It has been shown recently that cortical excitatory neurons communicate not only through the generation of all-or-none action potentials (APs, digital mode) but also through a presynaptic Vm-dependent modulation of transmitter release (analog mode) [25],[26]. It remains unknown to what extent the analog-mode communication influences the operation of local circuitry and has a functional role in the cortex. Considering that interneurons within the microcircuit are driven by excitatory neurons, leading to recurrent inhibition, we hypothesized that the amount of recurrent inhibition might be subjected to modulation in a manner that depends on the level of depolarization of the excitatory neuron. The Vm changes in the presynaptic excitatory neuron may modulate the size of excitatory postsynaptic potentials (EPSPs) in interneurons, leading to changes in their AP firing, which in turn alter the efficacy of their inhibition on neighboring neurons.

Cortical inhibitory interneurons show a huge diversity in their biochemical and physiological properties [18],[19]. Two distinct subtypes of interneurons, low-threshold spiking (LTS) neuron and fast spiking (FS) neuron, mediate the slow and the fast recurrent inhibition, respectively [27][29]. The LTS neuron receives EPSPs that show facilitation in response to a train of high-frequency stimuli of the presynaptic PC [30][32], generating APs with a long onset latency and evoking late-onset (slow) disynaptic IPSPs in its neighboring PCs [27],[29],[33]. The FS neuron (and some other inhibitory interneurons) receives EPSPs that show depression during high-frequency presynaptic stimulation [31],[34]. However, the high release probability of PC-FS synapses often allows discharges of the FS neuron in response to single APs in the PC, leading to time-locked early onset (fast) IPSPs in neighboring PCs [29],[35]. In this study, we sought to examine whether the slow and the fast recurrent inhibition meditated by these two distinct microcircuits (PC-LTS-PC and PC-FS-PC) were subjected to modulation in response to Vm changes of the presynaptic PC.

We performed paired whole-cell recording (PC-PC, PC-LTS, and PC-FS) in rat somatosensory cortical slices and found that both the slow and the fast recurrent inhibition were indeed modulated by the presynaptic somatic Vm changes, and this modulation resulted from analog-mode signaling in excitatory synapses between PCs and interneurons. These results show an important role of analog communication in controlling the operation of cortical microcircuits and provide new insights into the cellular mechanisms underlying dynamic balance of cortical excitation and inhibition.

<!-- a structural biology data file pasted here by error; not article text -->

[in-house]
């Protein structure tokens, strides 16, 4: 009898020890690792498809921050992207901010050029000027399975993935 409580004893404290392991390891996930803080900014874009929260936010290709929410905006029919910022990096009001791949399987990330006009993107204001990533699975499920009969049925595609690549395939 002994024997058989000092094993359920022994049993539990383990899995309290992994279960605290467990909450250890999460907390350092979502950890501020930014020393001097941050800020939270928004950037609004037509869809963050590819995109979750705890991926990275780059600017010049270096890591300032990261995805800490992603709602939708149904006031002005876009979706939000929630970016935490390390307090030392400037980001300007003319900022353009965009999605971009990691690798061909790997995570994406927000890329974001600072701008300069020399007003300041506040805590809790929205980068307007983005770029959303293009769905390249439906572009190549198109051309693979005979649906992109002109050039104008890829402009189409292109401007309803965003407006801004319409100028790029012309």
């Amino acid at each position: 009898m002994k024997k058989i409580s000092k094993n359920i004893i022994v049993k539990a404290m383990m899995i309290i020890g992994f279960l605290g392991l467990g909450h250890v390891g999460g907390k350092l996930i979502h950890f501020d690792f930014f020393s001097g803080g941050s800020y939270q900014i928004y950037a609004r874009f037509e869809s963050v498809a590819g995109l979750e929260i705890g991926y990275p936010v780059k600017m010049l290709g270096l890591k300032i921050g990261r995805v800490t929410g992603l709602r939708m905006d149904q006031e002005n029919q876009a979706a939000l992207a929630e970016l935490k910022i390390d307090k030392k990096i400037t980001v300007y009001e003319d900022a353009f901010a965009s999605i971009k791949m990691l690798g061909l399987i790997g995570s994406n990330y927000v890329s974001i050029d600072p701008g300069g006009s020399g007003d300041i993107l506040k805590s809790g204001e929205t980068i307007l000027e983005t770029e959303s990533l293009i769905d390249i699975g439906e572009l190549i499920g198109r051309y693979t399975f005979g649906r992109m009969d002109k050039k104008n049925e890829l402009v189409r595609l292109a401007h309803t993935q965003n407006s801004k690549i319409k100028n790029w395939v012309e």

Vm-Dependent Modulation of Slow Recurrent Inhibition

We performed paired whole-cell recording from nearby layer-5 pyramidal cells (PCs, <100 µm apart) in acutely isolated rat somatosensory cortical slices. In response to stimulation of the PC with a burst of APs (70∼200 Hz), disynaptic IPSPs were observed in 19% of the pairs successfully tested (207/1,087 pairs), with 2% (23/1,087) exhibiting reciprocal IPSPs (see Methods, Figure 1A). Consistent with previous studies [27],[29], these IPSPs had a peak amplitude of 1.3±0.1 mV (s.e.m., n = 38 PC-PC pairs) and a long but rather precise onset latency (111±4 ms) following PC stimulation (15 APs at 100 Hz). The IPSPs were detected only when the presynaptic PC fired at a frequency higher than 50 Hz. Bath application of either CNQX (10 µM) or picrotoxin (50 µM) completely abolished these IPSPs (n = 8/8 PC pairs), consistent with the involvement of both excitatory and inhibitory transmission in these disynaptic responses. In our PC-PC paired recordings, a single AP or a burst of APs in one PC could evoke monosynaptic EPSPs but never triggered firing in postsynaptic PCs, suggesting no polysynaptic events involved in generating the disynaptic IPSPs.

Figure 1. Modulation of slow (late-onset) disynaptic IPSP by presynaptic somatic Vm.

(A) Left, schematic diagram of the PC-PC paired recording (IN indicates those unidentified inhibitory interneurons that mediate the disynaptic IPSPs). Right, an AP burst (15 APs at 100 Hz) evoked by a train of current injection in PC1 induced a disynaptic response in PC2 with a long latency from the onset of the AP burst. * indicates individual IPSPs. (B) Example recording showing that presynaptic depolarization increased the amplitude of AP burst-induced disynaptic IPSPs. (C) Overlay of the IPSPs evoked at resting (blue) and depolarized (red) Vm in the presynaptic PC. Arrows indicate the onset of the AP train. Notice that presynaptic depolarization caused a reduction in failure, increased the amplitude, and shortened the latency of the disynaptic IPSPs. (D) Left, cumulative frequency distribution of the tested connections (n = 38 PC-PC pairs) by the average amplitude of disynaptic IPSP at resting (blue) and depolarized Vm (red); right, pooled results showing changes of the average amplitude at the two Vm levels in individual PC-PC pairs. (E) Pooled results (n = 38 pairs) showing that the onset latency of IPSPs was shortened by presynaptic depolarization. (F) The percentage increase was dependent on the average amplitude of disynaptic IPSPs (n = 38 pairs). Red line, hyperbolic fit. (G) Average time course of the facilitation in PC-PC pairs that showed significant increase in IPSP amplitude (n = 12 pairs tested). Error bars represent s.e.m. ** p<0.01.